01 April 2012, Sweetcrude, ABUJA – Cross River State is demanding a N15.5 billion compensation from the Federal and Akwa Ibom State governments over the 76 oil wells that originally belonged to it, which was transferred to Akwa Ibom State by the Revenue Mobilisation, Allocation and Fiscal Commission.
The demand is contained in an originating summons at the Supreme Court filed on behalf of the Cross Rivers State government by its counsel, Yusuf Ali.
The state, in the summons, is asking the court to compel the Federal and Akwa Ibom State governments to pay it the N15.5 billion, representing the 13 per cent derivation that ought to have accrued to the state on the wells from November 2009 to March 10, 2010.
According to the summons, the N15.5 billion is made up of N9.2 billion for the state government and N6.3 billion for the local government councils of the state that are hosts to the oil wells.
The state is also demading, in the summons, that the Supreme Court issue an order of perpetual injunction restraining the federal government from excluding it from its entitlement to 13 per cent derivation in the sharing of revenue from the Federation Accounts as a littoral state, based on the 76 oil wells which it claimed had earlier been attributed to it.
The state argued that following a boundary dispute between it and Akwa Ibom State, the then president, Olusegun Obasanjo, had summoned the two states and had amicably resolved the dispute for the two states.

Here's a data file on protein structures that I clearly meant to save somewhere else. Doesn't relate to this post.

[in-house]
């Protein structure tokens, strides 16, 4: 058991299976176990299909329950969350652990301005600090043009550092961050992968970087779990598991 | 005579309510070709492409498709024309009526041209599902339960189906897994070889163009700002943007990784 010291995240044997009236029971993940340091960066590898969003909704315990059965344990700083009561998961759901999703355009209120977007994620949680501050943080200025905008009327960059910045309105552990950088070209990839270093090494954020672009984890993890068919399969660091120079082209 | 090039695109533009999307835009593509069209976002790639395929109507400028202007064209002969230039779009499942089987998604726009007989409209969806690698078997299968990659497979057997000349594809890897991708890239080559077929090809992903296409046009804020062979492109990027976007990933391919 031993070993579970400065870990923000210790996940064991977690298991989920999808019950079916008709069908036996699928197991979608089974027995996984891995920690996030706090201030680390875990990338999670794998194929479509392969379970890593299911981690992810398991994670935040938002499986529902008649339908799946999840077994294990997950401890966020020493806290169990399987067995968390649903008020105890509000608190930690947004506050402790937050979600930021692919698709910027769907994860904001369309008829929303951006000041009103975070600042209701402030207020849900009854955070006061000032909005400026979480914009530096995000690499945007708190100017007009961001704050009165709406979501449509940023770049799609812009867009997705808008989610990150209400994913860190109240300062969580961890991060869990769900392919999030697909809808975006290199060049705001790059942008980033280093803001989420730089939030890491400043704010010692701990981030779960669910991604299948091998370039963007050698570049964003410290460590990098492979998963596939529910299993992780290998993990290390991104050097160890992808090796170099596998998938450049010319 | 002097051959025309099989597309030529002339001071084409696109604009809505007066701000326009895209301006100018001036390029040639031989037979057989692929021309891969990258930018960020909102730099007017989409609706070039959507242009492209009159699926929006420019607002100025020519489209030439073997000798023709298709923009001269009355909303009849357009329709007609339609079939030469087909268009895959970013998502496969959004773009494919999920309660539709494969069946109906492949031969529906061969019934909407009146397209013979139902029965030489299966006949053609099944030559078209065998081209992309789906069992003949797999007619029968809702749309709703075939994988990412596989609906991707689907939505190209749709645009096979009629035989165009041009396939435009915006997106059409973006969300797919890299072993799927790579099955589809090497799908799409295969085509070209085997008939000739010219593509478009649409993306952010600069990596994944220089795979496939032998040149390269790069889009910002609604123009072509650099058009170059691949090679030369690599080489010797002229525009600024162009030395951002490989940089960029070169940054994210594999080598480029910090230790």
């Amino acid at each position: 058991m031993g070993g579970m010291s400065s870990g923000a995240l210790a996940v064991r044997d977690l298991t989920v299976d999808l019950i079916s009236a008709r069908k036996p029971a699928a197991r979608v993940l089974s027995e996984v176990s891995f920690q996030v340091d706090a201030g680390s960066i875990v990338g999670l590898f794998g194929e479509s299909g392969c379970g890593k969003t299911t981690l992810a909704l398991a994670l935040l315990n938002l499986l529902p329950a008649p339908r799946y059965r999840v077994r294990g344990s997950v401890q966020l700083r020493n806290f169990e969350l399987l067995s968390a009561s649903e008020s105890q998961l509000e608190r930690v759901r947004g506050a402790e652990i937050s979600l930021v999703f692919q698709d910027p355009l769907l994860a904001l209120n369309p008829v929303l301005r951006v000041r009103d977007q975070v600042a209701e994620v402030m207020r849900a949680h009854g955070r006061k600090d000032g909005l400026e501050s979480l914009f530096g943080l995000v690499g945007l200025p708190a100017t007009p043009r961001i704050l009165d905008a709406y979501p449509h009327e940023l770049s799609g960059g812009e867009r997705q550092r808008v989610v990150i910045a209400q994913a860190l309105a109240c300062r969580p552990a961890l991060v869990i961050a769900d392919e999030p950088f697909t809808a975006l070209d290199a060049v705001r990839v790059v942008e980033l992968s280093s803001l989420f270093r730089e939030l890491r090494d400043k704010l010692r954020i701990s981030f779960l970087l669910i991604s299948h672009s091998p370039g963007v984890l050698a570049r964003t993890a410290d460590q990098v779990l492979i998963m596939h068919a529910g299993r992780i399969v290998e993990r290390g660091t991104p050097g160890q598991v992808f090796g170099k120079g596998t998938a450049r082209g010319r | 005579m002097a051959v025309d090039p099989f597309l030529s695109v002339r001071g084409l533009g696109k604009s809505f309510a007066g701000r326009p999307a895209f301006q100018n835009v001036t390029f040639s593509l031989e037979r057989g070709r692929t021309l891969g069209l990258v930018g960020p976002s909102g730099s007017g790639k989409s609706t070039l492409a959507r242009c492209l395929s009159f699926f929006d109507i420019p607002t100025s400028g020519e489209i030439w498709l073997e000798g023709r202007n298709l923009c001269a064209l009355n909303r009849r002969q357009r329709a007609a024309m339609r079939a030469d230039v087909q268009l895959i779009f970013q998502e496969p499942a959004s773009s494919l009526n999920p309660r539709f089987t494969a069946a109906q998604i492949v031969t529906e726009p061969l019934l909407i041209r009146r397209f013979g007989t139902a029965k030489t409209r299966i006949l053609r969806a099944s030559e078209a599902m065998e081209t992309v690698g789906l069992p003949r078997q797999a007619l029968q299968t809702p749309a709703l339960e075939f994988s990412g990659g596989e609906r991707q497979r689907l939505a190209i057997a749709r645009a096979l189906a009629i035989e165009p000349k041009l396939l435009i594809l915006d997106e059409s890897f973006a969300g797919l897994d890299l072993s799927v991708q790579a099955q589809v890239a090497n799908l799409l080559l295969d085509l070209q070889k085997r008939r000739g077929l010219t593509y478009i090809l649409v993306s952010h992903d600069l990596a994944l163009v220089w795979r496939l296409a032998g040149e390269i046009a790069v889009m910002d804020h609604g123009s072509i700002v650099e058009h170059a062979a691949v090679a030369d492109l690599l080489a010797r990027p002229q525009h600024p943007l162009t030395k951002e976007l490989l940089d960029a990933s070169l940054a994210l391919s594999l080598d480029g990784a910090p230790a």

It argued that upon a demarcation of the boundary following the dispute between the two states, 90 oil wells were found to be in the territory of Cross River State.
“By negotiation, however, for the sake of peace, 14 of these oil wells in the territory of Cross River State were attributed to Akwa Ibom State for the purpose of application of derivation,” the state government said.
It further argued: “Akwa Ibom State received and still receives revenue on derivation for the 14 oil wells which are physically in the territory of Cross River State but which are attributed to Akwa Ibom.
“This benefit is sequel to the boundary settlement between the two states which Akwa Ibom now seeks to rescind or renege on.”
But, Akwa Ibom State government, in its response, stated that by virtue of the judgement of the International Court of Justice ceding the Bakassi Peninsula to Cameroun, Cross State became landlocked and no part of its territory lay or lies contiguous to the sea.
It held, in its reply filed by its counsel, Chief Bayo Ojo and Paul Usoro, that Cross River had qualified as a littoral state because it had access to the sea through Bakassi Peninsula and the estuarine part of the body of water (inland waters) called Cross River.
According to the state, Bakassi Peninsula lies contiguous to the sea while the Cross River estuary empties into the sea.
The fact of Bakassi Peninsula and the Cross River estuary being part of Cross River State was the sole qualification and basis for Cross River State being adjudged a littoral state prior to the ICJ judgement.
It further said: “The ICJ judgement excised the entirety of the Bakassi Peninsula from Nigeria and gave it to Cameroun as admitted by the plaintiff.
“Also wiped out by the ICJ judgement and excised from Cross River State along with the Bakassi Peninsula was the aforementioned estuarine part of the Cross River; Cross River State ceased thenceforth to be a Nigerian littoral state.”
In a statement of defence filed on behalf of the federal government by Mr. Damien Dodo, the federal government opposed the claims by the Cross River State Government, saying Cross River was not entitled to the claims. It raised the same defence canvassed by Akwa Ibom while asking the Supreme Court to dismiss the suit.
The case comes up for hearing on May 8.